Bananas Containing three natural sugars - sucrose, fructose and glucose combined with fiber, a banana gives an instant, sustained and substantial boost of energy. Research has proven that just two bananas provide enough energy for a strenuous 90-minute workout. No wonder the banana is the number one fruit with the world's leading athletes. But energy isn't the only way a banana can help us keep fit. It can also help overcome or prevent a substantial number of illnesses and conditions, making it a must to add to our daily diet. Depression: According to a recent survey undertaken by MIND amongst people suffering from depression, many felt much better after eating a banana. This is because bananas contain tryptophan, a type of protein that the body converts into serotonin, known to make you relax, improve your mood and generally make you feel happier. PMS: Forget the pills -- eat a banana. The vitamin B6 it contains regulates blood glucose levels, which can affect your mood. Anemia: High in iron, bananas can stimulate the production of hemoglobin in the blood and so helps in cases of anemia. Blood Pressure: This unique tropical fruit is extremely high in potassium yet low in salt, making it the perfect way to beat blood pressure. So much so, the US Food and Drug Administration has just allowed the banana industry to make official claims for the fruit's ability to reduce the risk of blood pressure and stroke. Brain Power: 200 students at a Twickenham (Middlesex) school were helped through their exams this year by eating bananas at breakfast, break, and lunch in a bid to boost their brain power. Research has shown that t! he potassium-packed fruit can assist learning by making pupils more alert. Constipation: High in fiber, including bananas in the diet can help restore normal bowel action, helping to overcome the problem without resorting to laxatives. Hangovers: One of the quickest ways of curing a hangover is to make a banana milkshake, sweetened with honey. The banana calms the stomach and, with the help of the honey, builds up depleted blood sugar levels, while the milk soothes and re-hydrates your system. Heartburn: Bananas have a natural antacid effect in the body, so if you suffer from heartburn, try eating a banana for soothing relief. Morning Sickness: Snacking on bananas between meals helps to keep blood sugar levels up and avoid morning sickness. Mosquito bites: Before reaching for the insect bite cream, try rubbing the affected area with the inside of a banana skin. Many people find it amazingly successful at reducing swelling and irritation Nerves: Bananas are high in B vitamins that help calm the nervous system. Overweight and at work? Studies at the Institute of Psychology in Austria found pressure at work leads to gorging on comfort food like chocolate and chips Looking at 5,000 hospital patients, researchers found the most obese were more likely to be in high-pressure jobs The report concluded that, to avoid panic-induced food cravings, we need to control our blood sugar levels by snacking on high carbohydrate foods every two hours to keep levels steady. Ulcers: The banana is used as the dietary food against intestinal disorders because of its soft texture and smoothness. It is the only raw fruit that can be eaten without distress in over-chronicler cases. It also neutralizes over-acidity and reduces irritation by coating the lining of the stomach. Temperature control: Many other cultures see bananas as a "cooling" fruit that can lower both the physical and emotional temperature of expectant mothers. In Thailand, for example, pregnant women eat bananas to ensure their baby is born with a cool temperature. Seasonal Affective Disorder (SAD): Bananas can help SAD sufferers because they contain the natural mood enhancer tryptophan. Smoking: Bananas can also help people trying to give up smoking. The B6, B12 they contain, as well as the potassium and magnesium found in them, help the body recover from the effects of nicotine withdrawal. Stress: Potassium is a vital mineral, which helps normalize the heartbeat, sends oxygen to the brain and regulates your body's water balance. When we are stressed, our metabolic rate rises, thereby reducing our potassium levels. These can be rebalanced with the help of a high-potassium banana snack. Strokes: According to research in "The New England Journal of Medicine," eating bananas as part of a regular diet can cut the risk of death by strokes by as much as 40%! So, a banana really is a natural remedy for many ills. When you compare it to an apple, it has four times the protein, twice the carbohydrates, three times the phosphorus, five times the vitamin A and iron, and twice the other vitamins and minerals. It is also rich in potassium and is one of the best value foods around. So maybe its time to change that well-known phrase so that we say, "A banana a day keeps the doctor away!"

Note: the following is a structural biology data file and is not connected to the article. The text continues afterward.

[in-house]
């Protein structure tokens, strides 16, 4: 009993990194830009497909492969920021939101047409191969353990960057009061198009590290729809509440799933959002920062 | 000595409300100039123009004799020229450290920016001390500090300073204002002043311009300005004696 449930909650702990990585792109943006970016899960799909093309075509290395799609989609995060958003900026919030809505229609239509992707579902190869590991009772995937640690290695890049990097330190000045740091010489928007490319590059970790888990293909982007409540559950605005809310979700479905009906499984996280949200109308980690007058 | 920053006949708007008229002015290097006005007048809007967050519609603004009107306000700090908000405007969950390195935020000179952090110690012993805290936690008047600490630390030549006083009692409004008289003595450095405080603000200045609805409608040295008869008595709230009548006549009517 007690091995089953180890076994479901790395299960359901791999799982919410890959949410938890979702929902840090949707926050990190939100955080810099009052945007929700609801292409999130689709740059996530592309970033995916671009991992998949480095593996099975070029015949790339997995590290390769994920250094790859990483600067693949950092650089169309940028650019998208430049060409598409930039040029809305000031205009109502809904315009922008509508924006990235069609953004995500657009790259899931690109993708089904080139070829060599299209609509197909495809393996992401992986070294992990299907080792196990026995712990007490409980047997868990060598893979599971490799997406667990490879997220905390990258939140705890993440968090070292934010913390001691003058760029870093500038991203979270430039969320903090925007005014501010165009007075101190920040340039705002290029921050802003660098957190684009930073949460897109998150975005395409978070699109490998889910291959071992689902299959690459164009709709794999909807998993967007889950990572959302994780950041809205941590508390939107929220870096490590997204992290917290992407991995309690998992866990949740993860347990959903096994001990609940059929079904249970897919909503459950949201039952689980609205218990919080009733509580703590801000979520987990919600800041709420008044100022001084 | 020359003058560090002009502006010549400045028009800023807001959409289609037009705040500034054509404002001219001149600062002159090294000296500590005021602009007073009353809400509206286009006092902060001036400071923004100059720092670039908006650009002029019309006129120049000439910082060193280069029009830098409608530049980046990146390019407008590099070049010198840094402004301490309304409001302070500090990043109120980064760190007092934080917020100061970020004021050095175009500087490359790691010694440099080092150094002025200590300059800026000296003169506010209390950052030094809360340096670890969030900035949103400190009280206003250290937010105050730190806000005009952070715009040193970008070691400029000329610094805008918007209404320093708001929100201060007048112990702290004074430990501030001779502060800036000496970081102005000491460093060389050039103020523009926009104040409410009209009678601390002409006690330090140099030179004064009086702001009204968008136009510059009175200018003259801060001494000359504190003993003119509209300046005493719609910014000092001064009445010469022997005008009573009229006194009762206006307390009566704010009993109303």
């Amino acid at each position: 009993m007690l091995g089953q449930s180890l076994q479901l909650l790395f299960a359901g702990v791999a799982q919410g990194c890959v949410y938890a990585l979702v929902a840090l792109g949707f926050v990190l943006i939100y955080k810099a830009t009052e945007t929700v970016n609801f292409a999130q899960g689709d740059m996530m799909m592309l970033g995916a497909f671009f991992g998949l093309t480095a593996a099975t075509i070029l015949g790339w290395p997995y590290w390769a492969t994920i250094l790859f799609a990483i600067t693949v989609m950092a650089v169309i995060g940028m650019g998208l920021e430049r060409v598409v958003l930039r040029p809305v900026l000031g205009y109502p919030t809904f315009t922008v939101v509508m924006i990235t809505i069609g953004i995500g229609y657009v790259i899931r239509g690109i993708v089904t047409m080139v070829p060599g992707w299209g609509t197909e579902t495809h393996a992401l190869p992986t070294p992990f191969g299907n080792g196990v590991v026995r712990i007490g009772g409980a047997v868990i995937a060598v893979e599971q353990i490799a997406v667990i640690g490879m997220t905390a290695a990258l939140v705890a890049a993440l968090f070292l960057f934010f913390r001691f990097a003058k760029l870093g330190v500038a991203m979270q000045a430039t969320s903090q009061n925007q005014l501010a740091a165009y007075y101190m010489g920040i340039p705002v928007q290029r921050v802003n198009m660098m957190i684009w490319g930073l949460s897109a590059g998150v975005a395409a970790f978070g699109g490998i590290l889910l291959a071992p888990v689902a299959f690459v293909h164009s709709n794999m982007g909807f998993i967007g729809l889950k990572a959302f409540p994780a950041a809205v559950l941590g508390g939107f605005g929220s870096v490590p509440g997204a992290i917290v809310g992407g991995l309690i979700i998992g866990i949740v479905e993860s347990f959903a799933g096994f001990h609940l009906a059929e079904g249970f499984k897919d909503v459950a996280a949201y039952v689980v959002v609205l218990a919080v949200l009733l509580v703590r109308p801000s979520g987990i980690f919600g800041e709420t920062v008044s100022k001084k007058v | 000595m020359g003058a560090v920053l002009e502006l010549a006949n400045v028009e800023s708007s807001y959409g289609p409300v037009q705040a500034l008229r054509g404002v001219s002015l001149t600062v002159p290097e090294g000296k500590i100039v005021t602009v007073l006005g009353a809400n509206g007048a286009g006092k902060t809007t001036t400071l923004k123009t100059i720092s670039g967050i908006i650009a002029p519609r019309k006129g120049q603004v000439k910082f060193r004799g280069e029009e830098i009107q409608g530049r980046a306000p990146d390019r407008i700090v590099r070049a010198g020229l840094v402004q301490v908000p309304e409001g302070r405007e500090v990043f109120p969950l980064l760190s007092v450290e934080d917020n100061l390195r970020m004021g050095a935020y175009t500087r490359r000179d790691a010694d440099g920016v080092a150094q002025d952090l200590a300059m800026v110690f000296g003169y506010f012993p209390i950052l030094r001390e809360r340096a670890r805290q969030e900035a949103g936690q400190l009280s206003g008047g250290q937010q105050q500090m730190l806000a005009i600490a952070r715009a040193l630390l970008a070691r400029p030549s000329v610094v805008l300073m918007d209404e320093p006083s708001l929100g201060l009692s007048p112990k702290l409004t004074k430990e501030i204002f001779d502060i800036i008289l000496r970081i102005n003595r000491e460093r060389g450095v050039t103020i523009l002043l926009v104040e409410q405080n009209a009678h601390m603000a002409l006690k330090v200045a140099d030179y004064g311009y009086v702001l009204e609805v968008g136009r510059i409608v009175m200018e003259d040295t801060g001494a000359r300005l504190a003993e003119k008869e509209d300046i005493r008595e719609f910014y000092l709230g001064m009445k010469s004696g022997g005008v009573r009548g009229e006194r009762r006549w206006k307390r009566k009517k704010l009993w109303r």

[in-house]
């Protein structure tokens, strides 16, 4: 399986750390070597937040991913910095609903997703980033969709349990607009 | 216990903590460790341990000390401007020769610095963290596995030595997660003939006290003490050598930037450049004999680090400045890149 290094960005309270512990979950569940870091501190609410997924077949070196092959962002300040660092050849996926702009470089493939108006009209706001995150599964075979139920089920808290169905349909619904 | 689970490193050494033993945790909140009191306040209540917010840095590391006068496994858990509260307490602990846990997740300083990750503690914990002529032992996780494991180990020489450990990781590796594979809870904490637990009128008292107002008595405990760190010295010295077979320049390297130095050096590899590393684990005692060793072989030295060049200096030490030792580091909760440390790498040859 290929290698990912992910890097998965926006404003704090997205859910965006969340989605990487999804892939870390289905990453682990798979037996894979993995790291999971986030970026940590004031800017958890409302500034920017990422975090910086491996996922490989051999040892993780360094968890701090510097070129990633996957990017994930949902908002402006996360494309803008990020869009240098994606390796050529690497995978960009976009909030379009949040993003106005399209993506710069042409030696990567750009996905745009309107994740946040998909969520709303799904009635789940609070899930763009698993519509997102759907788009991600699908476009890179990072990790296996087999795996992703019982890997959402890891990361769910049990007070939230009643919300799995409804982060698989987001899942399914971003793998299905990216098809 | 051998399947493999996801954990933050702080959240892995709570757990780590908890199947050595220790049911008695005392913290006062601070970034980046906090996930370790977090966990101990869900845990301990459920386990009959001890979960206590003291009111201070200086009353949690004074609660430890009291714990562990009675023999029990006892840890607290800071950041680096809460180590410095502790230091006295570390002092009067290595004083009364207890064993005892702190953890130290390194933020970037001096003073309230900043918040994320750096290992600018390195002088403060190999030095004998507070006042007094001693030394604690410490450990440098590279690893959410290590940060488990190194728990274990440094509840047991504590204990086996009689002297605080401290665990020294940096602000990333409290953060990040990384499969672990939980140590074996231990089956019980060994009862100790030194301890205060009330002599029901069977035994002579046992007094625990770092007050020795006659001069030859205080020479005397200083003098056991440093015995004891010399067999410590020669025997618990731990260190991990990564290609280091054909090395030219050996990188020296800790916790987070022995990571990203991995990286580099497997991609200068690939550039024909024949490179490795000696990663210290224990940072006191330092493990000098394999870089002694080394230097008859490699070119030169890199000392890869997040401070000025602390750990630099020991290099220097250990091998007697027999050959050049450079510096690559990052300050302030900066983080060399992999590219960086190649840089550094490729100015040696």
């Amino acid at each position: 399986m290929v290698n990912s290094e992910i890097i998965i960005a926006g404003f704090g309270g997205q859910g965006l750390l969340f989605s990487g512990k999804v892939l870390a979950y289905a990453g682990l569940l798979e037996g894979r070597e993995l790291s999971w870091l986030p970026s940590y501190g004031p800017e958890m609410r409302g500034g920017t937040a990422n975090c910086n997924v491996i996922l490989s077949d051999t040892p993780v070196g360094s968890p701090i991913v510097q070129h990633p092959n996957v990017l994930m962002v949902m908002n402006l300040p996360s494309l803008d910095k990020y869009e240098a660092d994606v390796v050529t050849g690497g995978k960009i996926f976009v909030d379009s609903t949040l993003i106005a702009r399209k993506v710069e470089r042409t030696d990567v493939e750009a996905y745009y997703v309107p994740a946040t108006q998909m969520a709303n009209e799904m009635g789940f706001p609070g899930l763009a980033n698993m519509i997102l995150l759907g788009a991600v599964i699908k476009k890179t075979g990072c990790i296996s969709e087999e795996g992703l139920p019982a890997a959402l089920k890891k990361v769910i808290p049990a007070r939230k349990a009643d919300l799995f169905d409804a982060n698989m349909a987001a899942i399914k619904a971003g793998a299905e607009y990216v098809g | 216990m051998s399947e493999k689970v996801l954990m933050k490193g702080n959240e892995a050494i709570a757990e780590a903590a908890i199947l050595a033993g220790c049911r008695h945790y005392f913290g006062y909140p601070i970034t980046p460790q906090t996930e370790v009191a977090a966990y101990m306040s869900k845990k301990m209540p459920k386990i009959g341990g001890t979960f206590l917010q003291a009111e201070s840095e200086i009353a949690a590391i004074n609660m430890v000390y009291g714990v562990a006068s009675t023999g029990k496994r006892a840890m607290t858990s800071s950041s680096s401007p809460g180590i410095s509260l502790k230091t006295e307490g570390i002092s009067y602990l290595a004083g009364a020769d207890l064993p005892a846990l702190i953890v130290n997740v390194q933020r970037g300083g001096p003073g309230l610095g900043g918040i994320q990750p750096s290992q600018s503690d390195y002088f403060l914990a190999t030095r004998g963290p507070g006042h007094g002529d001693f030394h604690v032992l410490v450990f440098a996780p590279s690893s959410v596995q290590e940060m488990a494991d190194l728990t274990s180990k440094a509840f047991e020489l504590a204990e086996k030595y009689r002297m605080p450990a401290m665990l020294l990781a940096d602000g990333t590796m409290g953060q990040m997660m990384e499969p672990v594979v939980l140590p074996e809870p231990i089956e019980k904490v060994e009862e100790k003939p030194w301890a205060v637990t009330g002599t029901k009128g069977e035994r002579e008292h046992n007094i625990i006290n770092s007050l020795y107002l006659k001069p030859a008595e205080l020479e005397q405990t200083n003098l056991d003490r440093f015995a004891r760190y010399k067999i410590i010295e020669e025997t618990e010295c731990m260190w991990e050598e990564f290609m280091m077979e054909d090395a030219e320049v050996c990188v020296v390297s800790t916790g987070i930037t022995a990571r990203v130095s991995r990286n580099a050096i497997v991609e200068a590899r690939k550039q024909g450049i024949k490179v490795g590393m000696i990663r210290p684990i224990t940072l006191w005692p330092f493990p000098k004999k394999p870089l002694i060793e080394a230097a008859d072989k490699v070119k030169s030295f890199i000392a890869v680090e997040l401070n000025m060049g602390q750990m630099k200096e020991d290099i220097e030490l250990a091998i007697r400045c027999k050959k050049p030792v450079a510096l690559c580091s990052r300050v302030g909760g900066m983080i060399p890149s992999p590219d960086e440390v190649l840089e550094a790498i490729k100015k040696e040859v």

Vitamin D Supplementation During Pregnancy